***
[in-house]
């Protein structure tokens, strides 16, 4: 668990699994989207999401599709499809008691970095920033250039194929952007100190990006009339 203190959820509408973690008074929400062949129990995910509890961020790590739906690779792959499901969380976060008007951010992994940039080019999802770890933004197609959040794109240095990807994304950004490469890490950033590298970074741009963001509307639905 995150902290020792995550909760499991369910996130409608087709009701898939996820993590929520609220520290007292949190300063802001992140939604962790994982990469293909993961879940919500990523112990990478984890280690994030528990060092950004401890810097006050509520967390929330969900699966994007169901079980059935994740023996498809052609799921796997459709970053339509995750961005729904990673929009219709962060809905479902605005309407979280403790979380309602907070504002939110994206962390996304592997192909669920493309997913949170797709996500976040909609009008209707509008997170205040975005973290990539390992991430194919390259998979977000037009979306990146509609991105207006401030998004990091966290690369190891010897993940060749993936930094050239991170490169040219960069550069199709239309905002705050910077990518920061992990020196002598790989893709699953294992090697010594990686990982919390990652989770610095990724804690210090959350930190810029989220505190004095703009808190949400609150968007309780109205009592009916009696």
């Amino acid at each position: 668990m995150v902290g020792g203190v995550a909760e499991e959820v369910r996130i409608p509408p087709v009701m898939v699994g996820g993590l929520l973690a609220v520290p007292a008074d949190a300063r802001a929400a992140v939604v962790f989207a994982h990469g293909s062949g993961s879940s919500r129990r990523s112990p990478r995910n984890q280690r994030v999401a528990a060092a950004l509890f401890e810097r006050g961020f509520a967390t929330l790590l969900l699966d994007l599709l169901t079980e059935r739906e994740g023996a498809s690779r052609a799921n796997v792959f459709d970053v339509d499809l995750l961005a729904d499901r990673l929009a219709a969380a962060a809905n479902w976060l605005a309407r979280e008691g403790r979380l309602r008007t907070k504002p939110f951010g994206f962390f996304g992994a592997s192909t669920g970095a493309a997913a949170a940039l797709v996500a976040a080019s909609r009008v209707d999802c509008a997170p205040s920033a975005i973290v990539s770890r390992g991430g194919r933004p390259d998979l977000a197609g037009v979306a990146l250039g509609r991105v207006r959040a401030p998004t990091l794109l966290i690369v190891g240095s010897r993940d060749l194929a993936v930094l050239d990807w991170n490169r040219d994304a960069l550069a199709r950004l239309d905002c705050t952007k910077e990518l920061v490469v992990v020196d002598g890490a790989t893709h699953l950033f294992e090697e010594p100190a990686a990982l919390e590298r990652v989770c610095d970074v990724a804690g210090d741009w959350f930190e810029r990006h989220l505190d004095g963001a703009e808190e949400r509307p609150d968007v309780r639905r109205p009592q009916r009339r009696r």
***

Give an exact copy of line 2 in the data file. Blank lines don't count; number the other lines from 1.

């Protein structure tokens, strides 16, 4: 668990699994989207999401599709499809008691970095920033250039194929952007100190990006009339 203190959820509408973690008074929400062949129990995910509890961020790590739906690779792959499901969380976060008007951010992994940039080019999802770890933004197609959040794109240095990807994304950004490469890490950033590298970074741009963001509307639905 995150902290020792995550909760499991369910996130409608087709009701898939996820993590929520609220520290007292949190300063802001992140939604962790994982990469293909993961879940919500990523112990990478984890280690994030528990060092950004401890810097006050509520967390929330969900699966994007169901079980059935994740023996498809052609799921796997459709970053339509995750961005729904990673929009219709962060809905479902605005309407979280403790979380309602907070504002939110994206962390996304592997192909669920493309997913949170797709996500976040909609009008209707509008997170205040975005973290990539390992991430194919390259998979977000037009979306990146509609991105207006401030998004990091966290690369190891010897993940060749993936930094050239991170490169040219960069550069199709239309905002705050910077990518920061992990020196002598790989893709699953294992090697010594990686990982919390990652989770610095990724804690210090959350930190810029989220505190004095703009808190949400609150968007309780109205009592009916009696």